Former Crystal Palace owner Simon Jordan has said the reason Premier League players have yet to agree a pay cut is because they do not want to.
Premier League clubs have proposed wage cuts of around 30 per cent for their players, but negotiations with the PFA have hit a stumbling block.
Members are concerned that the money made by their financial sacrifice will not be going to the right places, namely the NHS and public services.
PFA Statement on behalf of Premier League players: https://t.co/LFR3Vmg972— Professional Footballers' Association (@PFA) April 4, 2020
Liverpool and Tottenham, the Premier League’s two most profitable clubs in 2018/19, attracted widespread criticism for their furloughing of staff, though Liverpool have since performed a U-turn.
Jordan insists their actions were in order to force the hand of the players, who “need to shift their backsides”.
“The basic principle behind this is the two most profitable football clubs in English football, Tottenham and Liverpool, are the two clubs who have gone out and made a stance,” Jordan told talkSPORT.
“I don’t understand why Liverpool fans are not more angry with their players not coming to the fore and taking a pay cut.
“The leverage which was being bought by this furlough, Liverpool don’t need £400,000 of savings from furlough, what Liverpool and Tottenham did it for is because they want to leverage the players because the players are not doing what they should be doing, despite the assertions of people, they have done nothing in four weeks.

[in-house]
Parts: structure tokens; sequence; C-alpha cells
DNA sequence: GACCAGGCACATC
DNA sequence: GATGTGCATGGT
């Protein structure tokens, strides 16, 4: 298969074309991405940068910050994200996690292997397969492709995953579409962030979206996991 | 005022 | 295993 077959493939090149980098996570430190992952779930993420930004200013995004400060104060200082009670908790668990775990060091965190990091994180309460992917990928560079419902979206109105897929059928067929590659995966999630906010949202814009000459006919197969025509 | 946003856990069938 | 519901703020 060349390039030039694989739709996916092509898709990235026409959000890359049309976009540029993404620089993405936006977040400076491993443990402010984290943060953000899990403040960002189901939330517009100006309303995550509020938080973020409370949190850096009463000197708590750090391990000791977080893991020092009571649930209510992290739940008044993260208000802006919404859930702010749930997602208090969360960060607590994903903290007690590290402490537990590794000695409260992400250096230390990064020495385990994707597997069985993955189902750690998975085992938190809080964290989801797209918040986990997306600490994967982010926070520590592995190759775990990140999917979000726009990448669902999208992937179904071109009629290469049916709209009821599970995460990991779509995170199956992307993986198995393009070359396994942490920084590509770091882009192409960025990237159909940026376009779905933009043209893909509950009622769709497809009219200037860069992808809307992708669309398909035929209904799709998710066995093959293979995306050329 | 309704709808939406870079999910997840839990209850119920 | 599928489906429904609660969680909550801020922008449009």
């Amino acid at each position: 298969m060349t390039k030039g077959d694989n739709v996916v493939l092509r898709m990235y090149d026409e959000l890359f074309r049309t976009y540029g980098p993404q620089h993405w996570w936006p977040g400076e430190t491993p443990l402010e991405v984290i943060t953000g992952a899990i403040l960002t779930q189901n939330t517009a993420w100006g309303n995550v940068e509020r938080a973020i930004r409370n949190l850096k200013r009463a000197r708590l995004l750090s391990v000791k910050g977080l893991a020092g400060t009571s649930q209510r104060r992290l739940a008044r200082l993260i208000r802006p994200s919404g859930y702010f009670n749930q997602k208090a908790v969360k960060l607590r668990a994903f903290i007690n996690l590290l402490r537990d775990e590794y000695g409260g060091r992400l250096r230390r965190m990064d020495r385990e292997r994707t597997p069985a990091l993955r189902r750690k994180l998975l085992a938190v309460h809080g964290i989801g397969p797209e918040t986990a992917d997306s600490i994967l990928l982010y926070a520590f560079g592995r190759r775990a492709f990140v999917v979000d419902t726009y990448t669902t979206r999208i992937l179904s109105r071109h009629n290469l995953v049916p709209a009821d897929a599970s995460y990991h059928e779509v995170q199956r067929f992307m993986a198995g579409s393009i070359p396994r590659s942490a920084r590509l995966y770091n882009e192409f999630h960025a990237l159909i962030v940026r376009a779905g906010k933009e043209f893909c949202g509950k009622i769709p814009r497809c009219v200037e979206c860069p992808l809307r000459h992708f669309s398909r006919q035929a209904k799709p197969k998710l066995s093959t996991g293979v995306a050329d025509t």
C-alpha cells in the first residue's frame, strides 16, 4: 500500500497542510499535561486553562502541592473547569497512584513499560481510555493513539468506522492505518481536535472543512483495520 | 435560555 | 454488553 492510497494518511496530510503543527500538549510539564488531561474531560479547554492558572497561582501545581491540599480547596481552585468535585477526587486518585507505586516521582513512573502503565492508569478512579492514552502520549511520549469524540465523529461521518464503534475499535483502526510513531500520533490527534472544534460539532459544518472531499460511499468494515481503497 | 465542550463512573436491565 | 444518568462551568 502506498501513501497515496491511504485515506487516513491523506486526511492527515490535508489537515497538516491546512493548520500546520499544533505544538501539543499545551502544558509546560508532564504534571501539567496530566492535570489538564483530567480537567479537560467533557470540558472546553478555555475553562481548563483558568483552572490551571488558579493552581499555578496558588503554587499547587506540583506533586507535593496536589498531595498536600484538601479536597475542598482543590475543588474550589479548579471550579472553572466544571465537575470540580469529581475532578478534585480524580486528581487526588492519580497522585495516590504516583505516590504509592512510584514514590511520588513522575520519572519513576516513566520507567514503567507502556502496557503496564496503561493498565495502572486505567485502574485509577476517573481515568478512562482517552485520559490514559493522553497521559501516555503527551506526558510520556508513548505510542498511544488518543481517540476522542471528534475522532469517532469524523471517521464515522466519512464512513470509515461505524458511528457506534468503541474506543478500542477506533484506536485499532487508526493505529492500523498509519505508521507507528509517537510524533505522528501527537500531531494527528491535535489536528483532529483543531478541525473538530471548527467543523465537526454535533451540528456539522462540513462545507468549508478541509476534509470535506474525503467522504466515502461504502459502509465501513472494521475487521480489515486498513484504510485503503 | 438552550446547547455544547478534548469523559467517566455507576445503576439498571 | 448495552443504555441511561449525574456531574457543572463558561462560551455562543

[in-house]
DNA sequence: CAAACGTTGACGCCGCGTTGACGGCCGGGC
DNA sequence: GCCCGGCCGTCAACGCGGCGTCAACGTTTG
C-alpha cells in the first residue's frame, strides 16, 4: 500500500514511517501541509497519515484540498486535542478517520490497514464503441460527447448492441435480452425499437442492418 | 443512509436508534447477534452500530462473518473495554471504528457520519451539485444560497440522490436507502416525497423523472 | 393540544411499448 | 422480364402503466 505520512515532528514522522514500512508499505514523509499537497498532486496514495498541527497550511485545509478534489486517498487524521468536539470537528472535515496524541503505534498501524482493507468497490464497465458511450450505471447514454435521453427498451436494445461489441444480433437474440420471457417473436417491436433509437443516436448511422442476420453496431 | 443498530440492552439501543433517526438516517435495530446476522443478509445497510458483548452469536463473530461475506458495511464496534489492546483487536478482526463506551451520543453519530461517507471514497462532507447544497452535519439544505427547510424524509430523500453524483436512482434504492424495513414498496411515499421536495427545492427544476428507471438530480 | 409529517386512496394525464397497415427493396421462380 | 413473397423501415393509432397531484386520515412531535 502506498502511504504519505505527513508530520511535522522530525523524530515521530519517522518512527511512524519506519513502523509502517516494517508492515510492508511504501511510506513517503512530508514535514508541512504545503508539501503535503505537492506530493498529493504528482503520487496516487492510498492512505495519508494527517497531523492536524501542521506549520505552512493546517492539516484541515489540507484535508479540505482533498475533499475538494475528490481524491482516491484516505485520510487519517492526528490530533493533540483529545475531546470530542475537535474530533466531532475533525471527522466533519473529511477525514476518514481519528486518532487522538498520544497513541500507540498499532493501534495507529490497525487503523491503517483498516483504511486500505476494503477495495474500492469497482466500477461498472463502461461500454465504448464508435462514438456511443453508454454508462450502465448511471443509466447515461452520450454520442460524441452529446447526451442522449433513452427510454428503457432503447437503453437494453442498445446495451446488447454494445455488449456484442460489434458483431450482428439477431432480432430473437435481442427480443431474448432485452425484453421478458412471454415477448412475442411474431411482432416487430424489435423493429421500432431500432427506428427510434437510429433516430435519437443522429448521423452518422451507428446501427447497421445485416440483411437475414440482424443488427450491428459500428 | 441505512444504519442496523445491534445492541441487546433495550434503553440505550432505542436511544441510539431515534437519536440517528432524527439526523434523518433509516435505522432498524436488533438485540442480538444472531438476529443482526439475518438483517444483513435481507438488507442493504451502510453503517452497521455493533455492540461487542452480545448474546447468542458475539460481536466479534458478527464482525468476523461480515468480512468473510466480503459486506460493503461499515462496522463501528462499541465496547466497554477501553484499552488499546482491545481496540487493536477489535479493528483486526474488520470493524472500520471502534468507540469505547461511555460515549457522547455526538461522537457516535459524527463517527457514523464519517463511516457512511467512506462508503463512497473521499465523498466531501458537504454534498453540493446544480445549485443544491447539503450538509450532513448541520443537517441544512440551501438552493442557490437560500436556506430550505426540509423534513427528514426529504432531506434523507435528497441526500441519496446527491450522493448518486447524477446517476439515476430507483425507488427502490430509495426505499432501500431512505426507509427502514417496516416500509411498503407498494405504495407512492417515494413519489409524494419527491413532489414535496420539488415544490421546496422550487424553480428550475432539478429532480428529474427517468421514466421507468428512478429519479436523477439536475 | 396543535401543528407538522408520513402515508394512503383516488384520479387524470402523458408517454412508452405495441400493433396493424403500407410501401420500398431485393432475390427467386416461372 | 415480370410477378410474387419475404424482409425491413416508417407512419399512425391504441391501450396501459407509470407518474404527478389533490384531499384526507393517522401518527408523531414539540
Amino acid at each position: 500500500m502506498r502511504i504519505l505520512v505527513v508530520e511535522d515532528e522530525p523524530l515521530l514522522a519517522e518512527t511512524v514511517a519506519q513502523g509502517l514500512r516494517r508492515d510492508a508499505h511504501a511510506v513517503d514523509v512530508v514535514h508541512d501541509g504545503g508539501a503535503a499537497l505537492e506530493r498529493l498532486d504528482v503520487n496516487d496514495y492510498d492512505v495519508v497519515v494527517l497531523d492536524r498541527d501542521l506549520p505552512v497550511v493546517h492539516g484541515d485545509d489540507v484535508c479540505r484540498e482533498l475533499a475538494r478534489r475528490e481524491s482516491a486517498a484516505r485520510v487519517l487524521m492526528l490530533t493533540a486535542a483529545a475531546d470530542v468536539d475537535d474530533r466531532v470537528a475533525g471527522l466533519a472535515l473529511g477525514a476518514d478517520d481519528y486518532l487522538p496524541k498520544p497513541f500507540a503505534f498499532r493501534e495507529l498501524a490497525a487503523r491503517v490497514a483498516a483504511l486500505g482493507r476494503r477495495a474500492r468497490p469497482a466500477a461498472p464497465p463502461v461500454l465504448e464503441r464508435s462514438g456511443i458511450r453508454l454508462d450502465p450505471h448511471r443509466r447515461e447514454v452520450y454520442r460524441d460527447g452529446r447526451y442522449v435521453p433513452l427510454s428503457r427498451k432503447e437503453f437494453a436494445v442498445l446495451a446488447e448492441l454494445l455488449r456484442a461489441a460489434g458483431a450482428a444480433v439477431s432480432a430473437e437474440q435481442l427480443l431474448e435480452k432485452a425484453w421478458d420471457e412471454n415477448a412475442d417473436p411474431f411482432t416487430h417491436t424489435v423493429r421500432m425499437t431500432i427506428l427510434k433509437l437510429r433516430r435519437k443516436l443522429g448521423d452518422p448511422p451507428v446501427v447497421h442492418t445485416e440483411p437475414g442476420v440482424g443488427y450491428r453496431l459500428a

“The reasons why they haven’t done it is because they don’t want to do it and they are going to have to be made to do it.
“The bigger picture is not about furloughs, it’s about the elephant in the room, why won’t these players come to the fore now, why are they being dragged kicking and screaming by public opinion to take a pay cut.
“What can you do in three weeks? I don’t know, maybe you can build a 4,000-bed hospital in London. But we can’t get 600 players in the Premier League to take a pay cut which is clearly needed to salvage their football club.”
But Professional Footballers’ Association chief executive Gordon Taylor says Premier League players have “agreed to play their part” in helping clubs manage the financial fall-out from the coronavirus pandemic.
The reasons why they haven't done it is because they don't want to do it and they are going to have to be made to do it.Simon Jordan
The stalemate has seen the players receive widespread criticism, with Health Secretary Matt Hancock calling for them to take a cut.
“They’ve all agreed to play their part,” Taylor told BBC Radio 4’s Today programme, adding that players are “responsible enough” to know wages are a major factor in any club’s expenditure.
“We’ve been consistent with what we’ve said from the beginning and the fact is the players feel quite aggrieved that the Secretary of State for Health should put them in a corner without looking.